Last week I was vigorously working to meet a deadline for a grant application (as many of us living in the nonprofit world spend a lot of our time doing), and I was completely baffled by some of the economic statistics I looked up for my community, the Cheyenne River Sioux Indian Reservation. The Cheyenne River Sioux Indian Reservation, about the size of Connecticut, is composed of Ziebach and Dewey counties and is located in North Central South Dakota. For this grant application I was required to rely on economic data from the U.S. Bureau of Labor Statistics in order to meet the Distressed Community criteria in the application. According to the Bureau of Labor Statistics, Ziebach County has a 5.5 percent unemployment rate—only 0.6 percent higher than the state average and well under the national average. Knowing that Ziebach County is the poorest county in America with a 62 percent poverty rate and Dewey County follows closely behind, how could this be? And just how was I going to show that we needed this grant to help our local economy using these statistics that contradict each other so extremely?
The reality is that locally, we have more than 2,000 people looking to improve their lives and build assets through the training, technical assistance, and lending programs offered by Four Bands Community Fund, a Community Development Financial Institution (CDFI) that I am responsible for operating. Most of these clients are low income, low wage earners or the “chronically unemployed” who no longer register in anyone’s unemployment database, yet do make up part of that 62 percent poverty figure. That’s where Native CDFIs, like Four Bands, can help.
In the past decade, we have been working at developing our local economy and improving the quality of life for our community members through financial education, entrepreneur development, and implementing lending programs. We have made great progress by: (1) making 300 loans totaling more than $2.3 million; (2) providing business training to 302 entrepreneurs; (3) providing business technical assistance to 1,917 individuals; and (4) helping start or expanding 100 businesses. Through culturally appropriate approaches, we and 58 other Native CDFIs across the country help Indians to break the cycle of dependency and begin a life of self-sufficiency. The small steps we take every day for the last 10-plus years has led to progress on a larger scale.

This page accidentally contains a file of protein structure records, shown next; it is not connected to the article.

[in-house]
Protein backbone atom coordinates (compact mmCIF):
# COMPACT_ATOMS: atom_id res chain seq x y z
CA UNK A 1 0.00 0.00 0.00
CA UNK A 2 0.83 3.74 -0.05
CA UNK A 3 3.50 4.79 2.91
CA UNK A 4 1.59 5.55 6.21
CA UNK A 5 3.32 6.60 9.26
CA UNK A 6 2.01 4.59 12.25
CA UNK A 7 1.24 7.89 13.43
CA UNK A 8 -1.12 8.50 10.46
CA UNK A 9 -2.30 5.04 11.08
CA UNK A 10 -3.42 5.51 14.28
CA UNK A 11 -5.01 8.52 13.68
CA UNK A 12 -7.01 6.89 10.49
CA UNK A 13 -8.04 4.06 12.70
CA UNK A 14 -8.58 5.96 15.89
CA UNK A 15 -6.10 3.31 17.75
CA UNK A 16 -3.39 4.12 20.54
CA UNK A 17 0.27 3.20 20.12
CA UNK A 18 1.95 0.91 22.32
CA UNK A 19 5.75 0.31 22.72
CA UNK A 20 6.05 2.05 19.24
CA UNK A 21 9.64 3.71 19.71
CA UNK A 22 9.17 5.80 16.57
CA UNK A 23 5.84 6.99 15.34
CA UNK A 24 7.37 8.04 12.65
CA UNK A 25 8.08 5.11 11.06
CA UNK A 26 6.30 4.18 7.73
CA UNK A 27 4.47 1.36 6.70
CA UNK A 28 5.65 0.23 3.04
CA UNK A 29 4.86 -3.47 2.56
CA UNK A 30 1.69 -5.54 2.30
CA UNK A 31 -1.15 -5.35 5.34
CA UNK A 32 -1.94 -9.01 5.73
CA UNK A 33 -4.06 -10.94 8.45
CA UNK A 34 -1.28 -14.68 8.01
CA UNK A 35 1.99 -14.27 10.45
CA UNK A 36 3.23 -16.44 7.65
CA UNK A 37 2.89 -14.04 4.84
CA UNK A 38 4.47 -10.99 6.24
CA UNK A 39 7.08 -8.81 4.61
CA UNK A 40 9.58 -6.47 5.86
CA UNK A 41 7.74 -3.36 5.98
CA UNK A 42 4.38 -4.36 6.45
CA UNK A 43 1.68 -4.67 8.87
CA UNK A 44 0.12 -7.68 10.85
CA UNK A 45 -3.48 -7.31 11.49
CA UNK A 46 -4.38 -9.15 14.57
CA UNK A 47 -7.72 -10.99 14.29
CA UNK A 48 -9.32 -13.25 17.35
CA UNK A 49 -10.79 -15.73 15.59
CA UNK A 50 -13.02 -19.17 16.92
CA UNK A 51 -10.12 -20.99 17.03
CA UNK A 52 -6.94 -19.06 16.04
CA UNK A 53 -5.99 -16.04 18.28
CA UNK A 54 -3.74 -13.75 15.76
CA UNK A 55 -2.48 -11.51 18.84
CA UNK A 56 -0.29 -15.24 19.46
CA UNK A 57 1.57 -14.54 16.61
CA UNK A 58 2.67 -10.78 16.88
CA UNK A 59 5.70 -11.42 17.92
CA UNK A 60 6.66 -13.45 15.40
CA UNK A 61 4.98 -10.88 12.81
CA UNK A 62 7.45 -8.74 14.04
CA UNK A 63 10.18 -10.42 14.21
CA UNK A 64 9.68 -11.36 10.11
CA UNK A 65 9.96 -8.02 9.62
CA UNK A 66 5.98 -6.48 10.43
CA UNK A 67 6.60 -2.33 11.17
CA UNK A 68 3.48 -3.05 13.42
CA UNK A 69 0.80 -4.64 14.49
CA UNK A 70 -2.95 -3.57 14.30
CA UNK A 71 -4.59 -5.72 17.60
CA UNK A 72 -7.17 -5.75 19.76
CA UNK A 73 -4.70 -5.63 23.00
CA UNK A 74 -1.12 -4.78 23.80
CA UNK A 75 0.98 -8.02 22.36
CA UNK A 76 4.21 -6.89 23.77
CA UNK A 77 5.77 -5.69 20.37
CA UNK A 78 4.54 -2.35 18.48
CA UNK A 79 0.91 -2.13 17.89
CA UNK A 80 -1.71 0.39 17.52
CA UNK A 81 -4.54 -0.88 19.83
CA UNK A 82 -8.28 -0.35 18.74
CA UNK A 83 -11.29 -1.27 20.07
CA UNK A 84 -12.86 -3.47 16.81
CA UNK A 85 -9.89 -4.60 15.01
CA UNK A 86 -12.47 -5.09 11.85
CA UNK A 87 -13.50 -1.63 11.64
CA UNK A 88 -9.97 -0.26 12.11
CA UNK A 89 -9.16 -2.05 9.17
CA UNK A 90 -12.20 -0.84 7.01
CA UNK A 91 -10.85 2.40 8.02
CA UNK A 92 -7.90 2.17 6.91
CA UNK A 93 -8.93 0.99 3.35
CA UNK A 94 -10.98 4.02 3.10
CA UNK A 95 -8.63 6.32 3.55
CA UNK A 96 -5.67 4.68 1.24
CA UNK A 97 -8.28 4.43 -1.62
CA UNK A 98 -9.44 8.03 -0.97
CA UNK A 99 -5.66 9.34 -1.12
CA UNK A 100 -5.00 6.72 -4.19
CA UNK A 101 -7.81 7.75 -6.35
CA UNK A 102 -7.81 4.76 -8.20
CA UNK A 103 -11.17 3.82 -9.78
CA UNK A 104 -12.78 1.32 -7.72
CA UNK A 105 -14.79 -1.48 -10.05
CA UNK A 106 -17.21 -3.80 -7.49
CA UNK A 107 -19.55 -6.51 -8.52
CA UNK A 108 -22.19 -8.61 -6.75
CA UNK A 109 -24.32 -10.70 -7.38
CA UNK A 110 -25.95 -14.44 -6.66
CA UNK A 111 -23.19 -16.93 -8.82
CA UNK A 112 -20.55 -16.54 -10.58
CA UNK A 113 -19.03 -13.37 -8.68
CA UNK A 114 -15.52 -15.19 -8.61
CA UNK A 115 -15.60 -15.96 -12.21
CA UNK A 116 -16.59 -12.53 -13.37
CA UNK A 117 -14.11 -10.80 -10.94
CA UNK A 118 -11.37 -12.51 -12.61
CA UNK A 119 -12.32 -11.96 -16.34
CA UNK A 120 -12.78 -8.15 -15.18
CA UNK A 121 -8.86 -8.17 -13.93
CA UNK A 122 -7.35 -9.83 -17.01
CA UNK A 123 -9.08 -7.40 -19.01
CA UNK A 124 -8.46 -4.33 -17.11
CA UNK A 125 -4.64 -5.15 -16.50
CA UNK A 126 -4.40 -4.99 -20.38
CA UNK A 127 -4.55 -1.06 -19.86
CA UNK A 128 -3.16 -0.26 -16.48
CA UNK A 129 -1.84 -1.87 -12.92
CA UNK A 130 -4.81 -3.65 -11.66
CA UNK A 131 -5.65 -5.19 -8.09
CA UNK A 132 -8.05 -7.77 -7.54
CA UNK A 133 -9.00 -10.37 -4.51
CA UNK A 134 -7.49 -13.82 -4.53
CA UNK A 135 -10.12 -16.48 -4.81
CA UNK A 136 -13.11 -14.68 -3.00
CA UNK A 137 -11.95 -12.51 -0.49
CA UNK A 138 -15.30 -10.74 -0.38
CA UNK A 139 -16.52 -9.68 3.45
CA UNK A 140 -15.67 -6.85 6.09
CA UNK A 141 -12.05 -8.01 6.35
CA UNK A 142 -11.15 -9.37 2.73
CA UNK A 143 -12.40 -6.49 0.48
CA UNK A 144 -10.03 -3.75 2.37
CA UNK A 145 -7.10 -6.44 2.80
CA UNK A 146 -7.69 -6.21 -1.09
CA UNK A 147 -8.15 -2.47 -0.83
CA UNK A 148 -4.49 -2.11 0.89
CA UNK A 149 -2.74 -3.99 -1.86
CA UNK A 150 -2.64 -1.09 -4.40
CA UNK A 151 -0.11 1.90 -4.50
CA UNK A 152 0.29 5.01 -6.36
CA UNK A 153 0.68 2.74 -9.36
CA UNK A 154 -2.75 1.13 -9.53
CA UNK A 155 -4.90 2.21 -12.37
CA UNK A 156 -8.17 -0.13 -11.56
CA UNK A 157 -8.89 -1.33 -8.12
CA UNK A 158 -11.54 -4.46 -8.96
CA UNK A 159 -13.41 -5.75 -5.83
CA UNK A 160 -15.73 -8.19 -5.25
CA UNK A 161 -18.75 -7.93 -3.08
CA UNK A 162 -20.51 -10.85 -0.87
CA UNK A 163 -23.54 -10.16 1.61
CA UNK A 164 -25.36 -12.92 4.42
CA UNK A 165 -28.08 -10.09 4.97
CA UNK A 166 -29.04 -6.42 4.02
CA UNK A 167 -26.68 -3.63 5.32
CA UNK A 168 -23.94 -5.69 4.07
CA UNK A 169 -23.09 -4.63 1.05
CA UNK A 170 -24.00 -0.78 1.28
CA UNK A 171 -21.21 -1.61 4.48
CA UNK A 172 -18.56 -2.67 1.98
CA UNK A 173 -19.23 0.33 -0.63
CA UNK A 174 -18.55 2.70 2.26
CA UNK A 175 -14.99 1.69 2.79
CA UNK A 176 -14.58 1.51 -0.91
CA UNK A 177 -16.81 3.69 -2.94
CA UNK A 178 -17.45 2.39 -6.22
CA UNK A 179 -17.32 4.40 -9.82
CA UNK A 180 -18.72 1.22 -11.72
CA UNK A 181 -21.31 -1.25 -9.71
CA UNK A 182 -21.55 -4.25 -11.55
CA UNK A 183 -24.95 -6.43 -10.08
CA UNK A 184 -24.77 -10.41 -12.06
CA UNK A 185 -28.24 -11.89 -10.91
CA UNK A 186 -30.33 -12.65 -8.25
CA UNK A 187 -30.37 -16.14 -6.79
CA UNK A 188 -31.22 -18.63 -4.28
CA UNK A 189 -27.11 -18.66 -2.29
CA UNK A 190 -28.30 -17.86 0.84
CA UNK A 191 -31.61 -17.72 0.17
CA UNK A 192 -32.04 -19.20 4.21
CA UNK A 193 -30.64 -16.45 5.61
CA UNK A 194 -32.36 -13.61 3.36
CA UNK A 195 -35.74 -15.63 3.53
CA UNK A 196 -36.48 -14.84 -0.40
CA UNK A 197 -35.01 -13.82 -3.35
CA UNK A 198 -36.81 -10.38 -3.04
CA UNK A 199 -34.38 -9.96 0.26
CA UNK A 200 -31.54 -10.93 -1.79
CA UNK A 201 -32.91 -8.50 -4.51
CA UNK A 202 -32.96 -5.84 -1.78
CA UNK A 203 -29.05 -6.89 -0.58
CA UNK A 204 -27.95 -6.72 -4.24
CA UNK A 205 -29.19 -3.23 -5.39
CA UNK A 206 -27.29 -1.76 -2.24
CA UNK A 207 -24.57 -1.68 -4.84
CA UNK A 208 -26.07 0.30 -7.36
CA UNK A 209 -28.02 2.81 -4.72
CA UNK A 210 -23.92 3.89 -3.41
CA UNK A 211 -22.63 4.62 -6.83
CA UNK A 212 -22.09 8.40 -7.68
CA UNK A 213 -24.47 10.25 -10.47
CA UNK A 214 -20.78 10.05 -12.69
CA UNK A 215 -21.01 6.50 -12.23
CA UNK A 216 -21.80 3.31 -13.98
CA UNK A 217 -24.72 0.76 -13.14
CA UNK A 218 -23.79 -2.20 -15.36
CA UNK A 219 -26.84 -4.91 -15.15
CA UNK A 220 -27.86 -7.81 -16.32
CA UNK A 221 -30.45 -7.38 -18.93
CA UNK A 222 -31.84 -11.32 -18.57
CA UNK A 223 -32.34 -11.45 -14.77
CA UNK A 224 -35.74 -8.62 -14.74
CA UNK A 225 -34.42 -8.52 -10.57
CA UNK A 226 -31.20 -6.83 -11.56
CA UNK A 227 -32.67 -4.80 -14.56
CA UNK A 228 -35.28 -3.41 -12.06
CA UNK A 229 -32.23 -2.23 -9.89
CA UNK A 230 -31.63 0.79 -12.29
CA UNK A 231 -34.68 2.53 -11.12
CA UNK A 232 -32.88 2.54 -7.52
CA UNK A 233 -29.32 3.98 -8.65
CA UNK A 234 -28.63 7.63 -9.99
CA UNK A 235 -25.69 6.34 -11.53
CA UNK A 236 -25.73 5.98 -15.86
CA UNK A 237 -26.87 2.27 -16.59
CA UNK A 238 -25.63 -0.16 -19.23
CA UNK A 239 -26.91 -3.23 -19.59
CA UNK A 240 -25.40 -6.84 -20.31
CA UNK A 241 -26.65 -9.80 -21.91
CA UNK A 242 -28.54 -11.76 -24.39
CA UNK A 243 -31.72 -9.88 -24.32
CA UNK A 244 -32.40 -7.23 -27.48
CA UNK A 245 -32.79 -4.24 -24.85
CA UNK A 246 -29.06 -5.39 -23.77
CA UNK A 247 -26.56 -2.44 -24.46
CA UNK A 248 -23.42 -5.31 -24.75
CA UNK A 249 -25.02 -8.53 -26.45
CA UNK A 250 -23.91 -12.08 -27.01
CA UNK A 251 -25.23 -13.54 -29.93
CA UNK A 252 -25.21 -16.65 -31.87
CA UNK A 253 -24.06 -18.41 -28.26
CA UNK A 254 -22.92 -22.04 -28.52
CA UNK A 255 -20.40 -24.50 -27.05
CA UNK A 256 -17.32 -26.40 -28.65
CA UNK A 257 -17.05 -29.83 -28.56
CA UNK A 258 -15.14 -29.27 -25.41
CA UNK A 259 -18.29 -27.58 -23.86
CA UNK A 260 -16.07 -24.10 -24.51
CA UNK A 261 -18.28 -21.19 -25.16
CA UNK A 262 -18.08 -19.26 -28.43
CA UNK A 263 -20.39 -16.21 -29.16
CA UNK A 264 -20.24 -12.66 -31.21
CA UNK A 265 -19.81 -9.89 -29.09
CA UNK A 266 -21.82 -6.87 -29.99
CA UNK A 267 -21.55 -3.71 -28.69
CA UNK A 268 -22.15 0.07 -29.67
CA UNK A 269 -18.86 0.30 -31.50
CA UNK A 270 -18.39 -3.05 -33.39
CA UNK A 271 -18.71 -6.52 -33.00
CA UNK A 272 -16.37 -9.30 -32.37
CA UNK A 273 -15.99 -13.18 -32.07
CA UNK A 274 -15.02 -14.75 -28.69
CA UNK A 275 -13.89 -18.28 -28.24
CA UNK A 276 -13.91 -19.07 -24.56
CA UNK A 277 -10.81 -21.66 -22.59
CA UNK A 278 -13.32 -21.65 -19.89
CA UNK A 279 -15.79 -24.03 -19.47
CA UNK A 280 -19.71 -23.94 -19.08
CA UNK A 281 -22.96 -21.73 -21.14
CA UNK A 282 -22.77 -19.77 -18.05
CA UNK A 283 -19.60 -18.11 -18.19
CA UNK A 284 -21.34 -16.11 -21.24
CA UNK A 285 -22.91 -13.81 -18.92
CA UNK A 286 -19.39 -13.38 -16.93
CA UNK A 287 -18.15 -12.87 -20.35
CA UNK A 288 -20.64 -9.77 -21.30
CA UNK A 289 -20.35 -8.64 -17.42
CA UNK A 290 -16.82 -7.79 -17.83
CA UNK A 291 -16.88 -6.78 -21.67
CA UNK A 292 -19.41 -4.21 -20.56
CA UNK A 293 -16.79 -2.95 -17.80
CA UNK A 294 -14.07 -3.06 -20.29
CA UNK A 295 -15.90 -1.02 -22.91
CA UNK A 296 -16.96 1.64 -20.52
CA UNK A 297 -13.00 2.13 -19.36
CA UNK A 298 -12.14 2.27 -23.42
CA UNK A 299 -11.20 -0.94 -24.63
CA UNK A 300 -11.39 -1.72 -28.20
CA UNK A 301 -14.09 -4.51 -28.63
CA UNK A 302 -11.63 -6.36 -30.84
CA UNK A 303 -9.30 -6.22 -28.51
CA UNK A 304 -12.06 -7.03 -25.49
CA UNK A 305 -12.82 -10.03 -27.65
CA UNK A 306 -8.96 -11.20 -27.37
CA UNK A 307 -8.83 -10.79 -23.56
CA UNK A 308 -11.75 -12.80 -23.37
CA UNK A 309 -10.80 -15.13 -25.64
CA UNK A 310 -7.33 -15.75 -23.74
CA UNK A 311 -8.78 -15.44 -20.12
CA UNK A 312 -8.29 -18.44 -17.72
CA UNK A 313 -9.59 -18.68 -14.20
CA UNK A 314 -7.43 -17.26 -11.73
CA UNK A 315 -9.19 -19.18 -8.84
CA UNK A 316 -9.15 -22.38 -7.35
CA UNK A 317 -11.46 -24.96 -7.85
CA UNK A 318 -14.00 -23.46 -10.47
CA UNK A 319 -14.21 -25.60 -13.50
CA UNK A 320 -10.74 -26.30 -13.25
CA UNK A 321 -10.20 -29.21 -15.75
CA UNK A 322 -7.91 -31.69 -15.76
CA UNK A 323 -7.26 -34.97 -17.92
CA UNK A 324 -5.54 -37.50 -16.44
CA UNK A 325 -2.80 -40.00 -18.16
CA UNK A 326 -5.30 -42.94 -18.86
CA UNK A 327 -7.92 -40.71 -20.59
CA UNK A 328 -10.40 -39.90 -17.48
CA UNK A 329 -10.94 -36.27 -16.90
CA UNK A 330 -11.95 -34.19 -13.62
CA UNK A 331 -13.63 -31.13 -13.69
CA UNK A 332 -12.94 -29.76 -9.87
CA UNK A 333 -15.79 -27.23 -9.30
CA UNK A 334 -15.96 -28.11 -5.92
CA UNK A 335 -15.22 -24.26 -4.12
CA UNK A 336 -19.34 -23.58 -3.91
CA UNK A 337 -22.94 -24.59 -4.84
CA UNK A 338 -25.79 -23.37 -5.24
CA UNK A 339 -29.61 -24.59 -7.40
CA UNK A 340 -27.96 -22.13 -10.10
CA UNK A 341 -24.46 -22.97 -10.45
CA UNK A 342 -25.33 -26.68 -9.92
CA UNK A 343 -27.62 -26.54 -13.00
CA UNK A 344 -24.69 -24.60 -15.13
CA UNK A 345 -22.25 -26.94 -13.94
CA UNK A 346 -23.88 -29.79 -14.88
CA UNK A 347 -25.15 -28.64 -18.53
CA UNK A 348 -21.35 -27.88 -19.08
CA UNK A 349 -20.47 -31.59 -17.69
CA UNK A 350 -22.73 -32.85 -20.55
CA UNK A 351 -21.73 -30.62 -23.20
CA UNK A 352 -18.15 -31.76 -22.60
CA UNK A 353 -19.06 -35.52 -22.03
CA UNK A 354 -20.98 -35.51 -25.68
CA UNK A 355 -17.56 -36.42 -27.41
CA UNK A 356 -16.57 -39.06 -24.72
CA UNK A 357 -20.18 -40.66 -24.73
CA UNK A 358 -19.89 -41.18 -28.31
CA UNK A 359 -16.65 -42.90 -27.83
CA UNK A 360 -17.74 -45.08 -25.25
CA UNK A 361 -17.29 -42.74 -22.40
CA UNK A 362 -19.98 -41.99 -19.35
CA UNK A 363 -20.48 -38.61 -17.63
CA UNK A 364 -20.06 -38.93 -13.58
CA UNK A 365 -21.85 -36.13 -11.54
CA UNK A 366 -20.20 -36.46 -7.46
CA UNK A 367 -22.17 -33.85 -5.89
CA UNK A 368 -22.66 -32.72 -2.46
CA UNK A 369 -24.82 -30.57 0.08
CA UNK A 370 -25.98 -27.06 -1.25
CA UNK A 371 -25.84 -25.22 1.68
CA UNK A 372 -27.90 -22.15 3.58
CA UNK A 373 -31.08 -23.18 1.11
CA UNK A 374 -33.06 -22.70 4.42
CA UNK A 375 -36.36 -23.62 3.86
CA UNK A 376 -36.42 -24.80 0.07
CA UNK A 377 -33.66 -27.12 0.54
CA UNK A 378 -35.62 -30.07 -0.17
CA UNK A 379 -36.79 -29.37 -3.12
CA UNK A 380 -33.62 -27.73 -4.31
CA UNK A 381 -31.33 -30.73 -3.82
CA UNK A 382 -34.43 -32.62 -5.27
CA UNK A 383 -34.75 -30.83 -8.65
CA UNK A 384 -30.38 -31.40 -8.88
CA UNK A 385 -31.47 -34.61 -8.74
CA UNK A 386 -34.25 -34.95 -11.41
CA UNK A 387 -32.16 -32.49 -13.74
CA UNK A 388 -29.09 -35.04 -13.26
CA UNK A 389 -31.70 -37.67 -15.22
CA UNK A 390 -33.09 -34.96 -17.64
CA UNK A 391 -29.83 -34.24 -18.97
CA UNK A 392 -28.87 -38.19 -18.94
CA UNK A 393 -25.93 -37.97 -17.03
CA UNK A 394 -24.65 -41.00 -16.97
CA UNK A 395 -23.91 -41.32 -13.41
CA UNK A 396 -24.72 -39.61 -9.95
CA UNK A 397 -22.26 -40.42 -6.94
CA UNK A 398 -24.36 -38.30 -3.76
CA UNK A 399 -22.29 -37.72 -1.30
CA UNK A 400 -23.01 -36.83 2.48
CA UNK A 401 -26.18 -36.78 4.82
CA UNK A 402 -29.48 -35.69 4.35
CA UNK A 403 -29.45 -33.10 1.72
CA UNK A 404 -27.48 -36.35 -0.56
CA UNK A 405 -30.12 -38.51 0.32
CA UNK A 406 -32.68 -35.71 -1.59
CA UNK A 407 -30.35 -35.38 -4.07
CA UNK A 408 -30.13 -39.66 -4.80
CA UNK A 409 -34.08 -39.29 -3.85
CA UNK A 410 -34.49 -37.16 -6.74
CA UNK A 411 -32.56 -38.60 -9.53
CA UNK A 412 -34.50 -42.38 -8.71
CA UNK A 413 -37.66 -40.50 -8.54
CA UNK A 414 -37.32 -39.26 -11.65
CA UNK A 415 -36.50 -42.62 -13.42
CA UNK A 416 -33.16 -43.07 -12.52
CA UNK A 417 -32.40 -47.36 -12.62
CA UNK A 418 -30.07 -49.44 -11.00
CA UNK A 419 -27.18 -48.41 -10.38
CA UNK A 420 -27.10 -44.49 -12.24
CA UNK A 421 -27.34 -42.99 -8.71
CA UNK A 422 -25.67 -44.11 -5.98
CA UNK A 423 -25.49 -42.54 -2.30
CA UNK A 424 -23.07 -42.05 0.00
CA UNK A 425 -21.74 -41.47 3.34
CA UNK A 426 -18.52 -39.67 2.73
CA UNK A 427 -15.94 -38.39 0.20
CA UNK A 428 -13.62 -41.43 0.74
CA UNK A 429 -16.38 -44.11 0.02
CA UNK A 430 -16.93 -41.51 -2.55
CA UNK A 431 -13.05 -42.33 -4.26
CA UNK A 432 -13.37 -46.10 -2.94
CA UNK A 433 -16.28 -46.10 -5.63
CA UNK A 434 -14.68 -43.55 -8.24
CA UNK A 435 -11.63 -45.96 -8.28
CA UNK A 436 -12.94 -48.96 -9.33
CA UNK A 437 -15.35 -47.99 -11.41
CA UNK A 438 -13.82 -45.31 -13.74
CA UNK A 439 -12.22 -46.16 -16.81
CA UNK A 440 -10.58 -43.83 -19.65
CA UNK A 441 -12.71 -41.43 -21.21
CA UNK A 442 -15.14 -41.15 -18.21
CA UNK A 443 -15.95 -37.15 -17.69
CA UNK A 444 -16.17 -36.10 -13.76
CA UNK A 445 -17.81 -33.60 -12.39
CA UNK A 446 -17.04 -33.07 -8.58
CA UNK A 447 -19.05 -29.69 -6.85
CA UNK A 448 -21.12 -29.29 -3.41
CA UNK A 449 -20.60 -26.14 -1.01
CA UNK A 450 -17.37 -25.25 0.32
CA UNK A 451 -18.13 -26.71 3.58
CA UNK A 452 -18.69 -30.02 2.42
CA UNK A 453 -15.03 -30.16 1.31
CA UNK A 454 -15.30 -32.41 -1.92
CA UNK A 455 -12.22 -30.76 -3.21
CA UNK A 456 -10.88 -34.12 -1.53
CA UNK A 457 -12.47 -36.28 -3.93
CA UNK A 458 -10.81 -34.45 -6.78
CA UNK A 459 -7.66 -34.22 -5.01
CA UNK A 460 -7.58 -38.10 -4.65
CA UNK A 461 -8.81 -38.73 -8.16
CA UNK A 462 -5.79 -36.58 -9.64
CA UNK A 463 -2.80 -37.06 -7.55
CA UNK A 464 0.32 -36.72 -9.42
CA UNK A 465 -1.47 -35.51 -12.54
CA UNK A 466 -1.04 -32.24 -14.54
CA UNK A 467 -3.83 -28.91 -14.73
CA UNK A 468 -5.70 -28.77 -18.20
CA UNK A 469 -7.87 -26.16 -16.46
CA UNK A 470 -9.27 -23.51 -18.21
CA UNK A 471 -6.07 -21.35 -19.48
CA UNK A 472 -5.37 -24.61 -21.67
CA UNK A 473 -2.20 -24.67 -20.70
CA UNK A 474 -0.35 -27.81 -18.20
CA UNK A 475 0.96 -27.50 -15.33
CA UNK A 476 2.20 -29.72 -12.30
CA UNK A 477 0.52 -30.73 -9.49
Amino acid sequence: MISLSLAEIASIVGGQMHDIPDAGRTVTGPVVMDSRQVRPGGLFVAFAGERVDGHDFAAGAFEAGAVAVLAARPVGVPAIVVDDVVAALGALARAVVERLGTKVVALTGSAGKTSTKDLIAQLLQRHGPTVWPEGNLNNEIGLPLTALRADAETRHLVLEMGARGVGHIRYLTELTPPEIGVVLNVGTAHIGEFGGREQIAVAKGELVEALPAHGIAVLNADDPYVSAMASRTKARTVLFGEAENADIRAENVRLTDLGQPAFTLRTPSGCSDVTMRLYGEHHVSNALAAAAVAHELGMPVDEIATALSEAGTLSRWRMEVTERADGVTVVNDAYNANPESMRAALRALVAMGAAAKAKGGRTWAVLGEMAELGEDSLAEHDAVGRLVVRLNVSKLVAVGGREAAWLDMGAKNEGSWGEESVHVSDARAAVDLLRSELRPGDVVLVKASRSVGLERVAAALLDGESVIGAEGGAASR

For example, the U.S. Census indicates that Dewey County has experienced a 22 percent increase in median household income over the last decade and Ziebach County has seen a 15 percent increase. Shannon County, located within the boundaries of the Pine Ridge Reservation where the Lakota Funds (another Native CDFI) operates, has seen a 7 percent increase.
Despite the uptick, we cannot yet say our problems of generational poverty, high unemployment, and poor living conditions are solved. Also, data generated at the federal level doesn’t correspond to what we know to be true. According to local data our unemployed residents collecting General Assistance through the Bureau of Indian Affairs are not included in our counties’s or state’s unemployment rate. In fact, our local data suggests a unemployment rate in the 80 percent range.
I have come to the conclusion that national data from the Census and the Bureau of Labor Statistics is skewed. Therefore, I rely on other factors that indicate progress. For example, Cheyenne River youth have won statewide business plan competitions for three consecutive years. This coincides with the launch of Making Waves, a program designed to integrate concepts of financial literacy and entrepreneurship into the K-12 classrooms of our five reservation schools since 2008.
I believe that it is more than coincidence that our young people are embracing these concepts and being recognized as leaders. And, despite median household income numbers that are still two to three times below national averages, Native CDFIs are excited about the recent upward trend and believe that it is more than a coincidence that our people have started bringing home more money since these programs have been available.
Even though we are seeing progress, changing decades of generational poverty is a slow process. I believe the work of Native CDFIs is reversing that trend. We are seeing a renewal of our traditional Native values of wise resource management and entrepreneurship. In this line of work I see individuals determined to build assets for themselves and their families. A younger generation is embracing entrepreneurial ideas and leading the way out of poverty into prosperity.
Tanya Fiddler, a Cheyenne River Sioux Tribal member, is the Executive Director of Four Bands Community Fund and the founding co-chair of the Native CDFI Network. She has been working in the Native community and economic development field for more than 15 years.